Voice from the Commonwealth Commentary, World Views and Occasional Rants from a small 'l' libertarian in Massachussetts
"If ye love wealth greater than liberty, the tranquility of servitude better than the animating contest for freedom, go home and leave us in peace. We seek not your council nor your arms. Crouch down and lick the hand that feeds you, and may posterity forget that ye were our countrymen." - Samuel Adams
Praise for Voice
"A smart fellow...I do like, recommend and learn from Barbera's blog." -Roger L. Simon
"Your blog is bullshit"- anonymous angry French reader.
For anyone who believes the reports from little Nicky Kristof about how Iraqis will react when America comes, based on interviews with people there, read this.
When did you first realize that the Iraqi regime was not just another Middle East dictatorship?
Von der Osten-Sacken: "When I first came to Iraq, I very quickly realized that I could not compare the situation there to other Middle Eastern countries I had been in, like Syria, Jordan or Egypt. This country was hell. We were the only Europeans in a city called Amara in the Shi'ite area of southern Iraq near Basra, and we arrived just a few weeks after the uprising had been crushed. There was a belt of tanks around the city. The majority of buildings were burned out. There was no food in the market. There was also a terrible degree of malnourishment there.
"People in Iraq won't talk freely, because they are terrified that their friends are working for one of Saddam's nine horrible security services. Because of this atmosphere, it took us three or four months to learn some details about the uprising. The Iraqis made people lie down in the streets and then buried them alive under asphalt. They killed everyone who looked a little religious, because this was a Shi'ite area. It was forbidden to take the corpses from the street. All in all, 60,000 or 70,000 people were killed in this area in 1991.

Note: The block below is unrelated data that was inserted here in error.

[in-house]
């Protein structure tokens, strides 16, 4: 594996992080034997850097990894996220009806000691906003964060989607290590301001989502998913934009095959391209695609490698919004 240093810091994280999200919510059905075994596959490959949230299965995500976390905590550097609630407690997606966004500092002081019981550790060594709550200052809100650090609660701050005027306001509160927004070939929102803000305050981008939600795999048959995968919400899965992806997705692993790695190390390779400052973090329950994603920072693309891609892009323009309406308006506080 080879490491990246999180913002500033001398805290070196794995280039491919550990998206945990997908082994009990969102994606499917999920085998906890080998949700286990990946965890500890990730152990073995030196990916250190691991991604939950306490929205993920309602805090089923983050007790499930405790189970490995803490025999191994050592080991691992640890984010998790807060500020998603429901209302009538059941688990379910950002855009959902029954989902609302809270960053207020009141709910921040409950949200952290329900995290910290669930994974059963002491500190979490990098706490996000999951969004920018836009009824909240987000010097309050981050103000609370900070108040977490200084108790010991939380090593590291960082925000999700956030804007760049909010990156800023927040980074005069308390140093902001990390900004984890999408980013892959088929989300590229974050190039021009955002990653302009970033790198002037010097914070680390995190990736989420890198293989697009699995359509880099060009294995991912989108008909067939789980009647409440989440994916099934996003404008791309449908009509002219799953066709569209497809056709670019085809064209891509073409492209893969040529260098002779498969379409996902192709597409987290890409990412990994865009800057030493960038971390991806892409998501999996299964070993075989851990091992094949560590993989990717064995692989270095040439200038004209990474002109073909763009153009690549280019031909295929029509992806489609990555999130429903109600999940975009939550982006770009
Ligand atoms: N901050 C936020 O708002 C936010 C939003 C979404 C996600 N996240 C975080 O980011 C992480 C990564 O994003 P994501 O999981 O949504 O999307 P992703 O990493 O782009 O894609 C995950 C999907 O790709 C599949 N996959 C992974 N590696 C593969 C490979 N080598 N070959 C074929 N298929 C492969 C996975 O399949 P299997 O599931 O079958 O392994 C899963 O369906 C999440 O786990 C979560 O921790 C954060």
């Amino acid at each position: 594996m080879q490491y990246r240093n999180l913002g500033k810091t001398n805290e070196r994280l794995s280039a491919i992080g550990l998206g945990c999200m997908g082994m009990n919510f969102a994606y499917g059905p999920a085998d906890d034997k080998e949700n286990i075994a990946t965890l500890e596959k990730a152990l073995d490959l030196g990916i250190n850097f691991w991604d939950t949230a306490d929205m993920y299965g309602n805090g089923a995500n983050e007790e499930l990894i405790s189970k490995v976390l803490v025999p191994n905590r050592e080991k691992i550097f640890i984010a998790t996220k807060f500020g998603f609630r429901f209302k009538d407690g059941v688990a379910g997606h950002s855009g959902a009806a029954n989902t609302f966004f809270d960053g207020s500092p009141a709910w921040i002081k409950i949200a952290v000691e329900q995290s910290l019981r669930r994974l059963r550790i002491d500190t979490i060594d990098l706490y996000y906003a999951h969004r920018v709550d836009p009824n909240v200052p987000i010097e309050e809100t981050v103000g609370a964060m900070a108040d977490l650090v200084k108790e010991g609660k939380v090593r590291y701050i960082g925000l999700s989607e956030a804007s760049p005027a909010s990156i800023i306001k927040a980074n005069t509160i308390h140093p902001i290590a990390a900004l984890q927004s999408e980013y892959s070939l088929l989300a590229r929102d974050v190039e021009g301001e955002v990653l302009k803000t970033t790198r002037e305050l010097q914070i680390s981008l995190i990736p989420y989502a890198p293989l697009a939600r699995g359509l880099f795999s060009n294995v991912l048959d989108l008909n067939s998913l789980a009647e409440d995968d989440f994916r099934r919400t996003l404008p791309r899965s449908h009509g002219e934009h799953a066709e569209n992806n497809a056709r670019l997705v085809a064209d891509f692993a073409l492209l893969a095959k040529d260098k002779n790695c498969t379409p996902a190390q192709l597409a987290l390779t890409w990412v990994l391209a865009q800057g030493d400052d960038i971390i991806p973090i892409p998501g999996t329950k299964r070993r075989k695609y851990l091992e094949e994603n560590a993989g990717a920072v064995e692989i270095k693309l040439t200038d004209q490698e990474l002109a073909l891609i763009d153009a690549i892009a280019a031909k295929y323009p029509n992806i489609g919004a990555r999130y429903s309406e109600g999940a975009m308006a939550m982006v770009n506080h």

"The first thing that was done after the uprising was crushed was to repaint the pictures of Saddam Hussein. People had riddled them with bullets. Not one had been left. We were shocked at how neglected the south was, with open sewage systems, even though it is rich in oil. Saddam said before smashing the uprising that these Shi'ites were dirty people, not really Iraqis. We left there in October '91 when we felt we could not continue our work without unintentionally helping the government."
What was the atmosphere like in Baghdad then?
"Baghdad was 300 kilometers away, and we went quite often - for a good dinner, to have a meeting with another organization or even to make a phone call to Germany. The fear in Iraq, a BBC reporter said recently, is so palpable you can eat it. It's really indescribable. Syria is a dictatorship, but the fear and control in Iraq reaches into your living room. If there is no picture of Saddam Hussein in your living room, you might be arrested. There is no privacy. The Iraqi government considers everything political. In Syria, as long as you are not a member of the opposition, you can relax. You know you will not be harmed. But in Iraq, if you are in the wrong place at the wrong time, you may be arrested, tortured, killed."
"When I was in southern Iraq in '91, we had a lot of conversations with a very nice, very sophisticated doctor. One day, he was watching television and the Iraqi army was being praised for having won the second part of the Gulf War [after the initial U.S. attack aimed at driving Iraq out of Kuwait]. The doctor just said, `Well, it is a strange victory if daily children are dying of hunger.' That was enough. Someone heard him. He was taken, tortured for three weeks and brought back a broken person. Letting one sentence slip is cause enough for a person to vanish into an Iraqi prison or even to be killed."
Is it conceivable that Al Qaeda and Iraq have cooperated?